The health of the top line will be the biggest factor in the Bruins’ offensive output as I estimate they will be responsible for close to 60% of the squad’s goals. David Pastrnak will miss the early part of the season, and putting on my expert medical hat I predict that he will miss the first 15 games. What shape Brad Marchand will be in to begin the season is unknown and he could be in line for a slow start. Patrice Bergeron has not come to close to a full slate of games since 2016-17. Any absence or drop off in play from the top line could be catastrophic to the Bruins’ goal totals. For this exercise, I estimate each will perform to their norms despite missing some action.
Other players provide additional unknowns but there is room for optimism. A player like Ondrej Kase regressing to career averages in shots and shooting percentage could go a long way in providing secondary scoring. Likewise, the addition of Craig Smith, and some consistency and maybe growth from Jake Debrusk will help a lot as well. For all three, I estimated they play to their career averages.
Two players who will be especially worth watching are Nick Ritchie and Anders Bjork. Both have shown flashes of ability in their careers albeit in very different ways. While both players need to perform, the biggest variable for each will be where they are deployed in the lineup. That is if they get into the lineup regularly. If either gets extended opportunities with any of the top-three centers they should be able to produce. However, when the team is fully healthy I anticipate both being pushed down the lineup and occasionally into the press box.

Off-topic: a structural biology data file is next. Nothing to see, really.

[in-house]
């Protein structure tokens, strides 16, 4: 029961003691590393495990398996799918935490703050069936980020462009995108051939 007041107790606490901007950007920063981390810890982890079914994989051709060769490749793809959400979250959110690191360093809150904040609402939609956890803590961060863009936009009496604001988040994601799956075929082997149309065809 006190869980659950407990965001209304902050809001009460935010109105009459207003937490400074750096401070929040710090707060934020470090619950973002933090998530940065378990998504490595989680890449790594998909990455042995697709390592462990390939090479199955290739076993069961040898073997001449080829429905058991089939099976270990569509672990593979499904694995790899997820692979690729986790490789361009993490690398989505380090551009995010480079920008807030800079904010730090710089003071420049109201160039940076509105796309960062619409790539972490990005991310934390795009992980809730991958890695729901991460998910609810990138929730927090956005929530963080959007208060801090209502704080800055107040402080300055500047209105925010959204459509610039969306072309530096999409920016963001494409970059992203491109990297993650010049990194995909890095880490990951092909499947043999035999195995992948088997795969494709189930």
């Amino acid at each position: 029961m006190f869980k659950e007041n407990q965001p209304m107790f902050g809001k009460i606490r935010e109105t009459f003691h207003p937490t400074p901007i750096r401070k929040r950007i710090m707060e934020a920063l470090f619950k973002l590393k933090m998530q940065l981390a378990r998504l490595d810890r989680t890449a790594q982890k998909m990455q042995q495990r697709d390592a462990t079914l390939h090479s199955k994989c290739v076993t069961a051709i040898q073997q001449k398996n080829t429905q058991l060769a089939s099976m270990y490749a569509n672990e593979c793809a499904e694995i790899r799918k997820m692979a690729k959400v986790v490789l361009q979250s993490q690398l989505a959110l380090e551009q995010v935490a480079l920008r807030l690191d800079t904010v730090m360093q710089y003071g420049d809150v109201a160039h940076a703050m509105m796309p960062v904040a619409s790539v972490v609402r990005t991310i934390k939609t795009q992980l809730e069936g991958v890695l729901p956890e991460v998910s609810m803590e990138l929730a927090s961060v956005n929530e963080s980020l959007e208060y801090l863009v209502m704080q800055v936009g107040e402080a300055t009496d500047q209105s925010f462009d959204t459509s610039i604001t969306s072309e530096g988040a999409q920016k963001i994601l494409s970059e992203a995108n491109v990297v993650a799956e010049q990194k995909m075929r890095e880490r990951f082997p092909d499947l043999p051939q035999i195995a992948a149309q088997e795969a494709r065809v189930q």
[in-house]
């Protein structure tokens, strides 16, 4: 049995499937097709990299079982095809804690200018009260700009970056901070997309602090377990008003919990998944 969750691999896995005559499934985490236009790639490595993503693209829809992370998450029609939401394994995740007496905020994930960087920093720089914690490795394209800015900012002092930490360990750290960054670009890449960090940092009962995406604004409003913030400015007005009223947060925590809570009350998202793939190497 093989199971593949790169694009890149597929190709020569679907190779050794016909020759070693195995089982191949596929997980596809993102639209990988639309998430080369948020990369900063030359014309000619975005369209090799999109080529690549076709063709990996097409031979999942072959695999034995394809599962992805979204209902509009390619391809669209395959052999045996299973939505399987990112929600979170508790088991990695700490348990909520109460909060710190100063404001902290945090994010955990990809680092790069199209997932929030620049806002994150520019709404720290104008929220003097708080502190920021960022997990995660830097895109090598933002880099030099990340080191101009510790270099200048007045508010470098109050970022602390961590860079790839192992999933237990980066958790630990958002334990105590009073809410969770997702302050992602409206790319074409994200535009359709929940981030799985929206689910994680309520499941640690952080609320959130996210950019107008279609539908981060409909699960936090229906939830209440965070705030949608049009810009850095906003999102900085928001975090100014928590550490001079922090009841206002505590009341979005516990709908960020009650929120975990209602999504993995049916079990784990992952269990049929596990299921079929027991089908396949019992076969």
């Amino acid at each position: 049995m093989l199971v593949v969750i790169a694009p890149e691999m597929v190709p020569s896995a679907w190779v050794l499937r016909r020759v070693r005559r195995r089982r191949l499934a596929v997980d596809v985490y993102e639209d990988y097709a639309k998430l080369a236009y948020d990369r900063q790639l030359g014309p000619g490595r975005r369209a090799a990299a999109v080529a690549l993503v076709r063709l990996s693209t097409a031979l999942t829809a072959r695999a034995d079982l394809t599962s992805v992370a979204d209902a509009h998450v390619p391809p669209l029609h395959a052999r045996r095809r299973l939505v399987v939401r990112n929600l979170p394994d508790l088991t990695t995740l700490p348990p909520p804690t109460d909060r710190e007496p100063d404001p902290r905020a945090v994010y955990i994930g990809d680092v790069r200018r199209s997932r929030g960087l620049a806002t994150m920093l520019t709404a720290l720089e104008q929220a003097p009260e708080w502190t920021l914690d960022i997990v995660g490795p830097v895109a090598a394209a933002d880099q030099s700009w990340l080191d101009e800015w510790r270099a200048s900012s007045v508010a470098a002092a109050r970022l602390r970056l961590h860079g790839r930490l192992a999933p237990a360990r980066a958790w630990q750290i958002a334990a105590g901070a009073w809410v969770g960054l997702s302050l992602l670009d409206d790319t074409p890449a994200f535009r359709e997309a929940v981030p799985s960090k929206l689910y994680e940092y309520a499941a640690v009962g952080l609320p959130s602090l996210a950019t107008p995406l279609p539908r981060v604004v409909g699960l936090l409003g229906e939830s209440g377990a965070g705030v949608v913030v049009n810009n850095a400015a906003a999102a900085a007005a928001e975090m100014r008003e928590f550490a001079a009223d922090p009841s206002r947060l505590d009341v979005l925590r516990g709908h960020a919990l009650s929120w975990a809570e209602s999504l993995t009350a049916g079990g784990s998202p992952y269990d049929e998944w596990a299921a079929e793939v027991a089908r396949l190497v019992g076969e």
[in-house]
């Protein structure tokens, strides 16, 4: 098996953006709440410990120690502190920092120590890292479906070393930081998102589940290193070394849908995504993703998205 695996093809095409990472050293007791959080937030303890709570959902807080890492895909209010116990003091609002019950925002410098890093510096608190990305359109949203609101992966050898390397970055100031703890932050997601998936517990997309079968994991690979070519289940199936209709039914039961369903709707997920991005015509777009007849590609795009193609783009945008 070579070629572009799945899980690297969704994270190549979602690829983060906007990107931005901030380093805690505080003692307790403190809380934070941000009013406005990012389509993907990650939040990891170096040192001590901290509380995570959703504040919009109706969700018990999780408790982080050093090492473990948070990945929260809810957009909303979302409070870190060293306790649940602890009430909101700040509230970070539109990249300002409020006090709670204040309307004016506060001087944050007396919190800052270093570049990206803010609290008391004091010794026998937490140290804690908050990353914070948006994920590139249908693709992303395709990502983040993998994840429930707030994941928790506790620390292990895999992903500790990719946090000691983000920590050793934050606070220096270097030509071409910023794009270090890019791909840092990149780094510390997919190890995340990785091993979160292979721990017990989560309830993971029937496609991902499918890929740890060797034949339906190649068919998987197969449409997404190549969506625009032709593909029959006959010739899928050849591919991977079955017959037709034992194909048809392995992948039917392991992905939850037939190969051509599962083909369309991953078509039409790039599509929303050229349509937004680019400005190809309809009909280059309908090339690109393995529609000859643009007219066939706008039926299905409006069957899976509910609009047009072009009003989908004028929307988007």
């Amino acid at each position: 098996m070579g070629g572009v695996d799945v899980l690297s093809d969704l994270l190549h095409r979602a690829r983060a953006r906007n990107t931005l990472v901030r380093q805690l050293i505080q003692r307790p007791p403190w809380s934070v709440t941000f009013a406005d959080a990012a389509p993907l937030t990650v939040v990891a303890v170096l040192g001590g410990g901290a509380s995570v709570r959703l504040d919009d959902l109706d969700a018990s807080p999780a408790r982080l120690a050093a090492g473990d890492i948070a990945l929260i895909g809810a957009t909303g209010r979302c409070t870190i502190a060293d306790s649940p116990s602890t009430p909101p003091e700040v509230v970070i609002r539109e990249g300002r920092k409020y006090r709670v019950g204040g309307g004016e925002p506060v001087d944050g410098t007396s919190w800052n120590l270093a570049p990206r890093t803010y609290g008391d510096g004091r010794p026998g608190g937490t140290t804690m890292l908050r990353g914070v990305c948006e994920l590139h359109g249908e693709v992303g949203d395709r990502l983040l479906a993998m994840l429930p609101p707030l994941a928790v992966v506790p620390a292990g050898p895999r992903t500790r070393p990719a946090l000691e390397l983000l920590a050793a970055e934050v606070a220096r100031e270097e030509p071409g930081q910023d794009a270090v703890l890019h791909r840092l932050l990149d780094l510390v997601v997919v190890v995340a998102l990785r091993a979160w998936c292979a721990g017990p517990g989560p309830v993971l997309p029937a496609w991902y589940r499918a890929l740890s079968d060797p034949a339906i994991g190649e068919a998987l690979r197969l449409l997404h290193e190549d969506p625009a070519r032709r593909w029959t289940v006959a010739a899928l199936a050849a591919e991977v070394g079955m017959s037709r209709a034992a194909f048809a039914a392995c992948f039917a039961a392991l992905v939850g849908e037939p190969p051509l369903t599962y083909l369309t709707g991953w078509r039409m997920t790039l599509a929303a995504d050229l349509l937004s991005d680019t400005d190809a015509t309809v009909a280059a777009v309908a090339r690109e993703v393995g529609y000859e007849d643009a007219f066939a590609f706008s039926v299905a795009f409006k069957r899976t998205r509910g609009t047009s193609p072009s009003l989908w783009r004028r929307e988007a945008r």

|Player||GP||TOI/G||Total TOI||SOG/60||Total shots||Sh%||Goals|
I know, I’ve included Zdeno Chara. Until the big man is officially not a Boston Bruin I’m including him in all projections. His presence obviously impacts a lot of other players so my projections could be blown up by this one personnel decision alone. Having said that, I’ve penciled Chara in on the third pairing and am assuming he does not play in any back-to-backs. I’ve also made the assumption that Jakub Zboril not only makes the team but finds his way into regular duty. Jeremy Lauzon is the seventh defenseman playing on Chara’s maintenance days and John Moore gets some run during injuries. During this condensed and brutal season, Kevan Miller manages to get a few games of action when the depth is tested. Urho Vaakanainen stays in the minors to round out his game while playing big minutes.
Like the forwards, the top of the lineup will have a larger impact on this discussion than the depth players. In particular, the play of Charlie McAvoy and Matt Grzelcyk will have the largest impact on the final tally. I’ve made the optimistic assumption that both will see an increase in shots per 60 and shooting percentage given increased powerplay time. Hopefully, one, or both, can find chemistry with PP1. If they can do so, the loss of Torey Krug will be much less pronounced.
If my projections are correct, the Bruins will score 189 goals this upcoming season, a 277 goal pace over an 82-game season. This amounts to a 3.35 goal per game pace compared to 3.2 last season, perhaps a bit optimistic. The difference between a 3.35 and 3.2 pace in 2019-20 would have been second in the league versus ninth. That is how narrow the margins for good versus great are in the NHL. On an individual player level, the predictions should give us a good barometer for what to expect if a player stays healthy, is deployed as expected by the coaching staff, and performs to expectation. Having said that, players are human and their performances vary. Coaches tinkering and looking for chemistry will also impact the final numbers. Both are aspects that make sports so unpredictable and exciting.
S/T to NaturalStatTrick.com and Hockey-Reference.com for giving me a baseline to create my data.